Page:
– Nelson Aguilar used to sell the rabbits that he raises on his Havana rooftop to restaurants. Now, with an ongoing pandemic, the 70-year-old uses them as currency, exchanging them for food or detergent to avoid multi-hour queues at poorly stocked shops.
He’s not alone. More Cubans are turning to bartering to meet their shopping needs, be it in person or on social media groups, as the novel coronavirus crisis worsens existing shortages of basic goods in the Communist-run island.
“Since they closed all the restaurants … I now raise them to eat and to exchange,” Aguilar said, in front of row after row of caged white rabbits.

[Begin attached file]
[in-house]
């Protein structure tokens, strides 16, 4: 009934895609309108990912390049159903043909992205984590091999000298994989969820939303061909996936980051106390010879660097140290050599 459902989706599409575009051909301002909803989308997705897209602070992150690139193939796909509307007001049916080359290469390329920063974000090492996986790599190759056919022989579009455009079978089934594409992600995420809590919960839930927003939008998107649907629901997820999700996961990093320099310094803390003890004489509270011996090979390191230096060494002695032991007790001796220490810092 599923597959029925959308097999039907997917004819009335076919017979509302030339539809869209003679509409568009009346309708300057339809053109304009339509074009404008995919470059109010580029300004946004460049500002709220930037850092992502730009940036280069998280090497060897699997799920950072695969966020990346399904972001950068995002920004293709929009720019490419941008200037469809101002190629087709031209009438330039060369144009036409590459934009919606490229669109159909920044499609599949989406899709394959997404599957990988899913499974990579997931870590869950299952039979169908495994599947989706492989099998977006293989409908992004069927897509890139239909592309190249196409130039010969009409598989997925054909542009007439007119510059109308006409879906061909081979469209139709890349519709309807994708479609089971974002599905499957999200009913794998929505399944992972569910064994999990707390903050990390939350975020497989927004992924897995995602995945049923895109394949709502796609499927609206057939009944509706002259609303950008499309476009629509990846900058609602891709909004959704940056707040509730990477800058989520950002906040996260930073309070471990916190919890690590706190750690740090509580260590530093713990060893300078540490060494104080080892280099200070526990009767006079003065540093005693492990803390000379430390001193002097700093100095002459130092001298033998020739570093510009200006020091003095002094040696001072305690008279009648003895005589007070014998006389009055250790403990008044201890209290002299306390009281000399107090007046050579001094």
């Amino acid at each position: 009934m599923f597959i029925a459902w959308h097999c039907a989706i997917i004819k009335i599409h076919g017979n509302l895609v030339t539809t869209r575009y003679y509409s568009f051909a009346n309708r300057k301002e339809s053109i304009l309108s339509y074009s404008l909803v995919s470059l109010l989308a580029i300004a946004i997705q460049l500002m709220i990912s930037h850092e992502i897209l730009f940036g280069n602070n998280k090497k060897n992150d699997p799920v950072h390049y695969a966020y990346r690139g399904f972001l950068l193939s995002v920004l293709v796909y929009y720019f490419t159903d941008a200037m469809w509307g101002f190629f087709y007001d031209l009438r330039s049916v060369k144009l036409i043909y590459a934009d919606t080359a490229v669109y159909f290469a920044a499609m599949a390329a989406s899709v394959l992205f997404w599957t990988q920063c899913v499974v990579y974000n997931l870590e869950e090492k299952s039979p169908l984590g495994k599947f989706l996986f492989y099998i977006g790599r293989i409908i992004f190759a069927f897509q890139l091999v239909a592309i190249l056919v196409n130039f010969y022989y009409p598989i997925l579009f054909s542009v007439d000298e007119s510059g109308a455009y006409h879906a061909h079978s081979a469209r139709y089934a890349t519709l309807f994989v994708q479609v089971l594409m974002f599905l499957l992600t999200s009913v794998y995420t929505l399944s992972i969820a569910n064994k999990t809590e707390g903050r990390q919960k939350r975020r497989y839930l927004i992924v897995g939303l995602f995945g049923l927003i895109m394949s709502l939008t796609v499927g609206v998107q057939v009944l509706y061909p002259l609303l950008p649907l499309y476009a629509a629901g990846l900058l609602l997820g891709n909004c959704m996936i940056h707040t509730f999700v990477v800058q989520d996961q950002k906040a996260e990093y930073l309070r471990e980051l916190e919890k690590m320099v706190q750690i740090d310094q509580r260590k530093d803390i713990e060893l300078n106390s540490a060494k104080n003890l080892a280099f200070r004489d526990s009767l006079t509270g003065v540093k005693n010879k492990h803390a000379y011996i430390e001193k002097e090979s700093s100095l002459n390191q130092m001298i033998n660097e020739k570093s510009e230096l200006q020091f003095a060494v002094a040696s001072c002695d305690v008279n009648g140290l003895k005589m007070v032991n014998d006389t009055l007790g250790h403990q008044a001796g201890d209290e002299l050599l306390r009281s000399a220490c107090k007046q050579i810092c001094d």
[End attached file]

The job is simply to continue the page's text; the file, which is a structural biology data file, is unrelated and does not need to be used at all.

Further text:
“I exchanged rabbit for detergent or example, because I don’t like these queues,” he said, adding, “So far, I haven’t done even one (queue).”
Shoppers had already faced long lines for some staple goods over the last year-and-a-half as Cuba’s economic situation worsened with the implosion of ally Venezuela and amid tougher U.S. sanctions under President Donald Trump.